Data centric business models, enabled by DDHC [excerpt 3: Data Driven Health Care — DDHC]

This is an excerpt of the publication “Data-Driven Health Care (DDHC)”, with the title above, focusing on the topic in question.

Venky Ananth
, and Lakshmi Prabha M

Edited by

Joaquim Cardoso MSc.
Health Revolution Institute
Data Health Unit

June 27, 2022

Data-centric business models and partnerships

The clear benefits of data analysis in health care are causing a gold rush for access to the right data.

Organizations that can most successfully capture and analyze data will be more competitive and effective.

But getting access to the right data is not easy. Data-oriented partnerships and collaborations are emerging in the industry so that organizations can get the best data.

In 2018, Roche acquired Flatiron Health, a market leader in oncology-specific electronic health record (EHR) software.

Flatiron curated and developed real-world evidence for cancer research.[14] Pfizer collaborated with Flatiron Health to use real-world data when it applied for FDA approval for its drug Ibrance.

It worked. Ibrance is one of several cancer drugs approved because of EHR and other data, as opposed to FDA applications relying only on clinical studies.

The FDA’s move to include real-world evidence and not just clinical trials in granting approvals is noteworthy,[15] but so too is the fact that competitors (Roche and Pfizer) teamed up in data-oriented alliances.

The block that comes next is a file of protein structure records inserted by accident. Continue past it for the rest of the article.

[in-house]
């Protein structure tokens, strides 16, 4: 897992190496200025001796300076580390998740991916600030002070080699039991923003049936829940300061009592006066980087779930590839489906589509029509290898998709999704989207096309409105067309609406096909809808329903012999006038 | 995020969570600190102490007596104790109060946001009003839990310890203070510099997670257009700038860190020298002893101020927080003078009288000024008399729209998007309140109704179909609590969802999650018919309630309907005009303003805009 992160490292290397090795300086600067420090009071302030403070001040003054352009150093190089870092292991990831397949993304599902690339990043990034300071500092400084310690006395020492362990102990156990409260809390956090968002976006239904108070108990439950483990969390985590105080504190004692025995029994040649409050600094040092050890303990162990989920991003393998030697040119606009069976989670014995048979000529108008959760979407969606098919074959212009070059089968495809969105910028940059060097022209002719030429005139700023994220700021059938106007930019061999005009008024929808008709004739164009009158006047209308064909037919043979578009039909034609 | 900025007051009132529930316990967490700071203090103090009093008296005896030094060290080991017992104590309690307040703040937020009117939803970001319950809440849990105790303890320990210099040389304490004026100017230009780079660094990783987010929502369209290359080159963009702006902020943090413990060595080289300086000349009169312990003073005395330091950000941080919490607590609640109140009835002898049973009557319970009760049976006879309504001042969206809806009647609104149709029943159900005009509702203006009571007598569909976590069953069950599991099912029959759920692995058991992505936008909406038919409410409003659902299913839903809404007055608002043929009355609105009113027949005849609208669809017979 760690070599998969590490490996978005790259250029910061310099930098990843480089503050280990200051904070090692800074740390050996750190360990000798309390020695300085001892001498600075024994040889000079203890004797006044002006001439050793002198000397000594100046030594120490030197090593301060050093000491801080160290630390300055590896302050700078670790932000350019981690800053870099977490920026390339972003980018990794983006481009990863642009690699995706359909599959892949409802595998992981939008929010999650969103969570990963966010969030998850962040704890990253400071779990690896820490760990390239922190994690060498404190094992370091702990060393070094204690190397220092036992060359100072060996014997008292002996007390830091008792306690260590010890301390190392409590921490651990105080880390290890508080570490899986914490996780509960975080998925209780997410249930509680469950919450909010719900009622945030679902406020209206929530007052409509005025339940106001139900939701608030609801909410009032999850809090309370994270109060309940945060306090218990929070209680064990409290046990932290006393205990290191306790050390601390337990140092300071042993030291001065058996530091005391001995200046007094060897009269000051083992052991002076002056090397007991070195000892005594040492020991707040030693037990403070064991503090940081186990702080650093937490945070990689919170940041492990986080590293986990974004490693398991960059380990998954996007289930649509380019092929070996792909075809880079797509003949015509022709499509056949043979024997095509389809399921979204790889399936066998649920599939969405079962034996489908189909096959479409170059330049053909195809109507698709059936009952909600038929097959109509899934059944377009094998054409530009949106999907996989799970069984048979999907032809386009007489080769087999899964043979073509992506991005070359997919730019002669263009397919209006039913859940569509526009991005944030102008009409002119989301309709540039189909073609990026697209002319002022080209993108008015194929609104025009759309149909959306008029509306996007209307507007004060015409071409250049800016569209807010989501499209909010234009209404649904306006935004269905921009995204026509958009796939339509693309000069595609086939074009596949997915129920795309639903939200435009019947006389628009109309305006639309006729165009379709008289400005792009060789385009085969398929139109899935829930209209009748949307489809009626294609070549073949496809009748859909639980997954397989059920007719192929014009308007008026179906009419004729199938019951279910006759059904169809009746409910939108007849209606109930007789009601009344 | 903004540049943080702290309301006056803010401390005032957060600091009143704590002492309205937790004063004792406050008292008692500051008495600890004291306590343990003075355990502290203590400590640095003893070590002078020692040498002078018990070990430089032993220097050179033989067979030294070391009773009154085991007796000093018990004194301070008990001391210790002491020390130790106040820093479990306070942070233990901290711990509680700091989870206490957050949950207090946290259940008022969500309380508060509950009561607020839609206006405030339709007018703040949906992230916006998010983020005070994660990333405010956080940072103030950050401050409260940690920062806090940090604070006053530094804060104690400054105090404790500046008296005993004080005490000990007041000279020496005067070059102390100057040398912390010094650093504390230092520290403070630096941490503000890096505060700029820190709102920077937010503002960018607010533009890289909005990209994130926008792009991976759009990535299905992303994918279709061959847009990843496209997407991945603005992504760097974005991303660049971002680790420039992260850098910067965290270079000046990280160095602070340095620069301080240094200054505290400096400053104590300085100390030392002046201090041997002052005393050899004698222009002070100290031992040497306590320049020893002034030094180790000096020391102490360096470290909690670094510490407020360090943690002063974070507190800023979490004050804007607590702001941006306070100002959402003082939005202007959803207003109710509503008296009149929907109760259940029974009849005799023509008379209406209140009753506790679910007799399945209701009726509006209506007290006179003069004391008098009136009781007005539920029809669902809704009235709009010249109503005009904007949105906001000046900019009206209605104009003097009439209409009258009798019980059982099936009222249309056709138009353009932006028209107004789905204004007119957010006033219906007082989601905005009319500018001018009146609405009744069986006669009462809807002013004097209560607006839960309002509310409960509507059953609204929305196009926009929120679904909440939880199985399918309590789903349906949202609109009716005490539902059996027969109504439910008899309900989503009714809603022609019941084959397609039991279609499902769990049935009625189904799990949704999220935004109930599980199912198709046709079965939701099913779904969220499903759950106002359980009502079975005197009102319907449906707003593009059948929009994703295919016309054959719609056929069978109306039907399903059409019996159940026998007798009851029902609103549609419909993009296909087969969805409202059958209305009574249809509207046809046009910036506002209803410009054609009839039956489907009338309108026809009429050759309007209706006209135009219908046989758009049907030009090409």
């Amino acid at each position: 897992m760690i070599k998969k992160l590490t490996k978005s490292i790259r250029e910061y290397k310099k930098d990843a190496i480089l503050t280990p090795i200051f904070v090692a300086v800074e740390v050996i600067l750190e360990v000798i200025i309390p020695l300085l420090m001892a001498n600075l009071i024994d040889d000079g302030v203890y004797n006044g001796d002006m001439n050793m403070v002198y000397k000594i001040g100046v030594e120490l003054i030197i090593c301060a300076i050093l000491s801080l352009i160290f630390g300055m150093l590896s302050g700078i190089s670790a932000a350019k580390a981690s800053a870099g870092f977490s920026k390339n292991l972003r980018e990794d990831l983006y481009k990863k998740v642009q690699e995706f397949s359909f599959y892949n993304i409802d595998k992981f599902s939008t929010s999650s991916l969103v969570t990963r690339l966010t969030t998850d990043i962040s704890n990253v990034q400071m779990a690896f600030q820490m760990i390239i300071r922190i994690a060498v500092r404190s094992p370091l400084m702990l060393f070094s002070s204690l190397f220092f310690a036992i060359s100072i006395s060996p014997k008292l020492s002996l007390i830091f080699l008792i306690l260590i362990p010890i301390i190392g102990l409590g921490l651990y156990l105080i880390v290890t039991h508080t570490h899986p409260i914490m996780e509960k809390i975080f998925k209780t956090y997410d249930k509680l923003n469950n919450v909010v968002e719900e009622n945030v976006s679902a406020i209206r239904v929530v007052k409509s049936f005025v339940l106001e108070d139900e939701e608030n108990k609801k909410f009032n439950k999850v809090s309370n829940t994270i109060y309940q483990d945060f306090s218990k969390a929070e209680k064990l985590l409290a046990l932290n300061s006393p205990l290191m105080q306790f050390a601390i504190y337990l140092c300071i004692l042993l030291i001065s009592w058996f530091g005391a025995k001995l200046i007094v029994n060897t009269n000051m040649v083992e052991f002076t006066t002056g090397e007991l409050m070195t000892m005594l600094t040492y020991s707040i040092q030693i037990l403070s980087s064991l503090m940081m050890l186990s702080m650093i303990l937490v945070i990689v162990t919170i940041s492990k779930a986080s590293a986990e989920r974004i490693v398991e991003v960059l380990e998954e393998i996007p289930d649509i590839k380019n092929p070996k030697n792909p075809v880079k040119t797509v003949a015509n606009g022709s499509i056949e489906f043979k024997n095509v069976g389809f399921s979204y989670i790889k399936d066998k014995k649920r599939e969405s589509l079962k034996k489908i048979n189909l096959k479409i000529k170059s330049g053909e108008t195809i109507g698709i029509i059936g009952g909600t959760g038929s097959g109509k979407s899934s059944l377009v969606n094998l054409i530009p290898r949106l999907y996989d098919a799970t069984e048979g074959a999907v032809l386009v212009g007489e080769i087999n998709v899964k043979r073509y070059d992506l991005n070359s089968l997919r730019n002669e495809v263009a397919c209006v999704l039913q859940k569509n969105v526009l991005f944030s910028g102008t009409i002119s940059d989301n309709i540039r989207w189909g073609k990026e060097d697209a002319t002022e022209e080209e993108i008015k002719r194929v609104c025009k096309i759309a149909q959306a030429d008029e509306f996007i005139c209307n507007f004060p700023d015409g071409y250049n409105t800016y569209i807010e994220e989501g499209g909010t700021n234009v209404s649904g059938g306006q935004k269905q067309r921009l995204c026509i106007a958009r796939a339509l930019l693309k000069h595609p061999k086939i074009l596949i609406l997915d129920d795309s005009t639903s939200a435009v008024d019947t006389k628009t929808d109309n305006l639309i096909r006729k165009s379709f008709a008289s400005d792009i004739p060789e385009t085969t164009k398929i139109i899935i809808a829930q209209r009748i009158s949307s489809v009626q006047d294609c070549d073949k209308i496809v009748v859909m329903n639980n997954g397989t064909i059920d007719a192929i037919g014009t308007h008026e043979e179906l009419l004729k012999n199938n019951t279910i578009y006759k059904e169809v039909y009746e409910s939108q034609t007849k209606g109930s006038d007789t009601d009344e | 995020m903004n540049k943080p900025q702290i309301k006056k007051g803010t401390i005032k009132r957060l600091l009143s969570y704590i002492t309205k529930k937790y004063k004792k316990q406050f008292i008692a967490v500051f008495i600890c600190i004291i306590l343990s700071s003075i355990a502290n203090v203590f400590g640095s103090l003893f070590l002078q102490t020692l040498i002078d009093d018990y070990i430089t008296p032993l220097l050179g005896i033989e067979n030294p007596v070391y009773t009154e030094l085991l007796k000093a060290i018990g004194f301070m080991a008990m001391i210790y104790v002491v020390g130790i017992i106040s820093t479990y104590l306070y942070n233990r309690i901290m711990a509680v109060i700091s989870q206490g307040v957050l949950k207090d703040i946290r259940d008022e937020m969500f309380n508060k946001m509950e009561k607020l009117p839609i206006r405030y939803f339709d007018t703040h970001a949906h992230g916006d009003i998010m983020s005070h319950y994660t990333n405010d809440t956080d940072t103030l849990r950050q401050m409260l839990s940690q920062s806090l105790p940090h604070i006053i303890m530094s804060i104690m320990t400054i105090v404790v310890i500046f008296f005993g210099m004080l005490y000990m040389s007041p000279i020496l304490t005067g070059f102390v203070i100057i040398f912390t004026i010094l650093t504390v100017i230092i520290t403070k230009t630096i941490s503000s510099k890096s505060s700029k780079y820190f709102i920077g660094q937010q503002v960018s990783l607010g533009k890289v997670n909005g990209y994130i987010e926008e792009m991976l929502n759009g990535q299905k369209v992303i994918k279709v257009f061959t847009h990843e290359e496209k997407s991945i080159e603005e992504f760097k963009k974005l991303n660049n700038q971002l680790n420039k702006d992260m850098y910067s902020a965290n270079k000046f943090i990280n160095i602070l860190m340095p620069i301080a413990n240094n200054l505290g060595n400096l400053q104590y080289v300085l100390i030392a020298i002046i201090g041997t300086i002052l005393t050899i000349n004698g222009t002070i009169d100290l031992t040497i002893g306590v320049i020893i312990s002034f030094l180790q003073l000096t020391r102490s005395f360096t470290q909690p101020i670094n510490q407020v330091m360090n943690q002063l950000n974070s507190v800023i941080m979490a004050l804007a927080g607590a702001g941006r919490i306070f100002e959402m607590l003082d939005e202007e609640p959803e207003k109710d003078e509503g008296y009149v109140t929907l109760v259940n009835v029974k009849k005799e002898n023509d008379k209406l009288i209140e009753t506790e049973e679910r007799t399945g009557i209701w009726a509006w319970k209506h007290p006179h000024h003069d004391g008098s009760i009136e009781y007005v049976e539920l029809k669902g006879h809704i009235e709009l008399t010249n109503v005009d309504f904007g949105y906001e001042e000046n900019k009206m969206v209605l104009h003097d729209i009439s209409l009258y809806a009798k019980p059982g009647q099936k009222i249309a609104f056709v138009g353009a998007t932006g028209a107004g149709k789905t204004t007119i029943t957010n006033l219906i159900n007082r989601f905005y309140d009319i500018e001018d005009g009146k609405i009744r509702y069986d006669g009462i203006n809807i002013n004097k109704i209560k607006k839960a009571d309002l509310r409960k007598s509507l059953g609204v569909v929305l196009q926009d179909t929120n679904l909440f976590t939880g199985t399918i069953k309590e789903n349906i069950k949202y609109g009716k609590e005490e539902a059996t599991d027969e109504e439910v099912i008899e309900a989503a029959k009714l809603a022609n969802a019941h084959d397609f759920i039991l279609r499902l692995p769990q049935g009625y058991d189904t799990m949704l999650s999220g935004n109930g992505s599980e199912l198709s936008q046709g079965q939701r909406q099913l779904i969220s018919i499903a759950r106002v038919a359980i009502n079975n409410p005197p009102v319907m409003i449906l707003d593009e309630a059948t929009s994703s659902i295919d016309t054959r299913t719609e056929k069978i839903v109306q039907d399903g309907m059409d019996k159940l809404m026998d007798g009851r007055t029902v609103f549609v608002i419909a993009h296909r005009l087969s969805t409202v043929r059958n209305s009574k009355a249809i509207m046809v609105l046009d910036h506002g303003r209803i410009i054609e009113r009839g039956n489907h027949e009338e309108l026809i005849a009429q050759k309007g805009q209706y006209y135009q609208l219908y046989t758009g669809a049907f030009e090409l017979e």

Big tech companies are also partnering with industry incumbents and startups in the health care industry.

Aetna, a CVS Health company, launched the unique health experience ATTAIN in collaboration with Apple.

Aetna members can use an Apple watch with the ATTAIN app to track actions and receive rewards for activities that improve well-being.[16]

These partnerships also present increased business opportunities for manufacturers of wearable devices to collaborate with insurance companies in developing healthy lifestyles with a focus on prevention.

Marketplaces for anonymous data have also emerged.

HealthVerity Marketplace is a cloud-based platform that customers can use to browse and license data from over 50 billion anonymized transactions from more than 330 million U.S. patients

Their customers include pharmaceutical manufacturers, hospitals, payers and retail pharmacies.[17]

People can also donate their data for research.

In late 2018, researchers at Stanford Medicine, in collaboration with Apple, launched a study to determine whether wearable technology could identify irregular heart rhythms that suggest atrial fibrillation.

Over 400,000 people voluntarily enrolled to join the study.[18]

About the authors

Venky Ananth
Senior Vice President — Infosys

Lakshmi Prabha M
Infosys Knowledge Institute

References and additional information

See the original publication.

Originally published at

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